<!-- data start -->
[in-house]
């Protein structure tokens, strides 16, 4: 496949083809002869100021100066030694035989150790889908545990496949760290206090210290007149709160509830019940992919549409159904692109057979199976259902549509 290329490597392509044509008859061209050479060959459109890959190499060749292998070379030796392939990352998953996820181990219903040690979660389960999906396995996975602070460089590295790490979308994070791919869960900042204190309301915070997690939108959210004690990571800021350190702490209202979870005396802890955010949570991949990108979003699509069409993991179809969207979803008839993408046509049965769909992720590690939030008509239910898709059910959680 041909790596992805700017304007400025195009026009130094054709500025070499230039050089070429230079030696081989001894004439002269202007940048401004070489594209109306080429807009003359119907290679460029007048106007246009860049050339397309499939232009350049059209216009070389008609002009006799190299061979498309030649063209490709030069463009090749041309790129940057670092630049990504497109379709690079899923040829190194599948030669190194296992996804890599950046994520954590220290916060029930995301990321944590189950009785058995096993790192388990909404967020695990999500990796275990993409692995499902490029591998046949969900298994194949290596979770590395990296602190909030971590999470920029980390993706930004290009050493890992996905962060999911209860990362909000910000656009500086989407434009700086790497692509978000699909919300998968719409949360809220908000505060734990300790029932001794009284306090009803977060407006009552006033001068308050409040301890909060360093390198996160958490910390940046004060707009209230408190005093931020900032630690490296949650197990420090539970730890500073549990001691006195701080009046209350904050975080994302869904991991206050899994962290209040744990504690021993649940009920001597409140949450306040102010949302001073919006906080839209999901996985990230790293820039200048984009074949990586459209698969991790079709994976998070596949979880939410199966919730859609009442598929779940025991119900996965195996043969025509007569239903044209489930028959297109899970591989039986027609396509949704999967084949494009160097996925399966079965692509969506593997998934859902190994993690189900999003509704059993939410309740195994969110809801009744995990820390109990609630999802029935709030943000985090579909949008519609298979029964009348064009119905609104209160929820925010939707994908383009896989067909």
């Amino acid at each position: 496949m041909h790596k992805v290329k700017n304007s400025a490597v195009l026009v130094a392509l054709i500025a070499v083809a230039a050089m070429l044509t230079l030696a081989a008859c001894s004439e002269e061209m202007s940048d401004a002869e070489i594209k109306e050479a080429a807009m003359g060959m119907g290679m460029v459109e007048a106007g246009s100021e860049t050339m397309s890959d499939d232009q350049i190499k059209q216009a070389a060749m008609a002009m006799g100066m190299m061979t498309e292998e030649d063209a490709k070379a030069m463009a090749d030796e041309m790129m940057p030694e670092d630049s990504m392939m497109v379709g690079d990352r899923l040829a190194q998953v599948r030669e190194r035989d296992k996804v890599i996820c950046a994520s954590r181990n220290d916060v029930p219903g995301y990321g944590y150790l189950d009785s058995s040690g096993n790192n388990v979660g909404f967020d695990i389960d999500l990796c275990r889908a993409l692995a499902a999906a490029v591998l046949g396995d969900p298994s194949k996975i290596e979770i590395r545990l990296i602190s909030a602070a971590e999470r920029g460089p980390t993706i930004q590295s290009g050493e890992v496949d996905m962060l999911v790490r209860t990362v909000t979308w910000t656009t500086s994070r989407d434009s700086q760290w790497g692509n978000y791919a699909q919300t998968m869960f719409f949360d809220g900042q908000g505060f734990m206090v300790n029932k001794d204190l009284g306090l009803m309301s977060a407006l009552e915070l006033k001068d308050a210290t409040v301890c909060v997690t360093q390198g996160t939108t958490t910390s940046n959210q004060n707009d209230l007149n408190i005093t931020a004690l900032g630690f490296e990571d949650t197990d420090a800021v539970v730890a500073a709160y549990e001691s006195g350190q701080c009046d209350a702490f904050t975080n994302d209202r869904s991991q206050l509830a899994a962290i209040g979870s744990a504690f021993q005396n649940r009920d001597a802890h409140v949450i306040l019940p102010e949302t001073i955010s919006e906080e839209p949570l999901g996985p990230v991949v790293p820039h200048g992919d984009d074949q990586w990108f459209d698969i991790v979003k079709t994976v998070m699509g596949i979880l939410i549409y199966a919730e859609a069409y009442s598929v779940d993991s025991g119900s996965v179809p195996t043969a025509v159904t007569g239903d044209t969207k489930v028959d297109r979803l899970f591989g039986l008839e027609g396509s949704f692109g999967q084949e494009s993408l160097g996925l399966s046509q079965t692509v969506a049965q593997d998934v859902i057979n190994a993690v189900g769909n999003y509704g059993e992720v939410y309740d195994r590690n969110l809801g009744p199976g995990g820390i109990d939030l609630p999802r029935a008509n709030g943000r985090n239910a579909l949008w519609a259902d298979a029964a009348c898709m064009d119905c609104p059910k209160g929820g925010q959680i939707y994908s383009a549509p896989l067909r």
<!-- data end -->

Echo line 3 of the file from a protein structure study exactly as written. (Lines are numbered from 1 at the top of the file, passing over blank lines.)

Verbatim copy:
């Amino acid at each position: 496949m041909h790596k992805v290329k700017n304007s400025a490597v195009l026009v130094a392509l054709i500025a070499v083809a230039a050089m070429l044509t230079l030696a081989a008859c001894s004439e002269e061209m202007s940048d401004a002869e070489i594209k109306e050479a080429a807009m003359g060959m119907g290679m460029v459109e007048a106007g246009s100021e860049t050339m397309s890959d499939d232009q350049i190499k059209q216009a070389a060749m008609a002009m006799g100066m190299m061979t498309e292998e030649d063209a490709k070379a030069m463009a090749d030796e041309m790129m940057p030694e670092d630049s990504m392939m497109v379709g690079d990352r899923l040829a190194q998953v599948r030669e190194r035989d296992k996804v890599i996820c950046a994520s954590r181990n220290d916060v029930p219903g995301y990321g944590y150790l189950d009785s058995s040690g096993n790192n388990v979660g909404f967020d695990i389960d999500l990796c275990r889908a993409l692995a499902a999906a490029v591998l046949g396995d969900p298994s194949k996975i290596e979770i590395r545990l990296i602190s909030a602070a971590e999470r920029g460089p980390t993706i930004q590295s290009g050493e890992v496949d996905m962060l999911v790490r209860t990362v909000t979308w910000t656009t500086s994070r989407d434009s700086q760290w790497g692509n978000y791919a699909q919300t998968m869960f719409f949360d809220g900042q908000g505060f734990m206090v300790n029932k001794d204190l009284g306090l009803m309301s977060a407006l009552e915070l006033k001068d308050a210290t409040v301890c909060v997690t360093q390198g996160t939108t958490t910390s940046n959210q004060n707009d209230l007149n408190i005093t931020a004690l900032g630690f490296e990571d949650t197990d420090a800021v539970v730890a500073a709160y549990e001691s006195g350190q701080c009046d209350a702490f904050t975080n994302d209202r869904s991991q206050l509830a899994a962290i209040g979870s744990a504690f021993q005396n649940r009920d001597a802890h409140v949450i306040l019940p102010e949302t001073i955010s919006e906080e839209p949570l999901g996985p990230v991949v790293p820039h200048g992919d984009d074949q990586w990108f459209d698969i991790v979003k079709t994976v998070m699509g596949i979880l939410i549409y199966a919730e859609a069409y009442s598929v779940d993991s025991g119900s996965v179809p195996t043969a025509v159904t007569g239903d044209t969207k489930v028959d297109r979803l899970f591989g039986l008839e027609g396509s949704f692109g999967q084949e494009s993408l160097g996925l399966s046509q079965t692509v969506a049965q593997d998934v859902i057979n190994a993690v189900g769909n999003y509704g059993e992720v939410y309740d195994r590690n969110l809801g009744p199976g995990g820390i109990d939030l609630p999802r029935a008509n709030g943000r985090n239910a579909l949008w519609a259902d298979a029964a009348c898709m064009d119905c609104p059910k209160g929820g925010q959680i939707y994908s383009a549509p896989l067909r």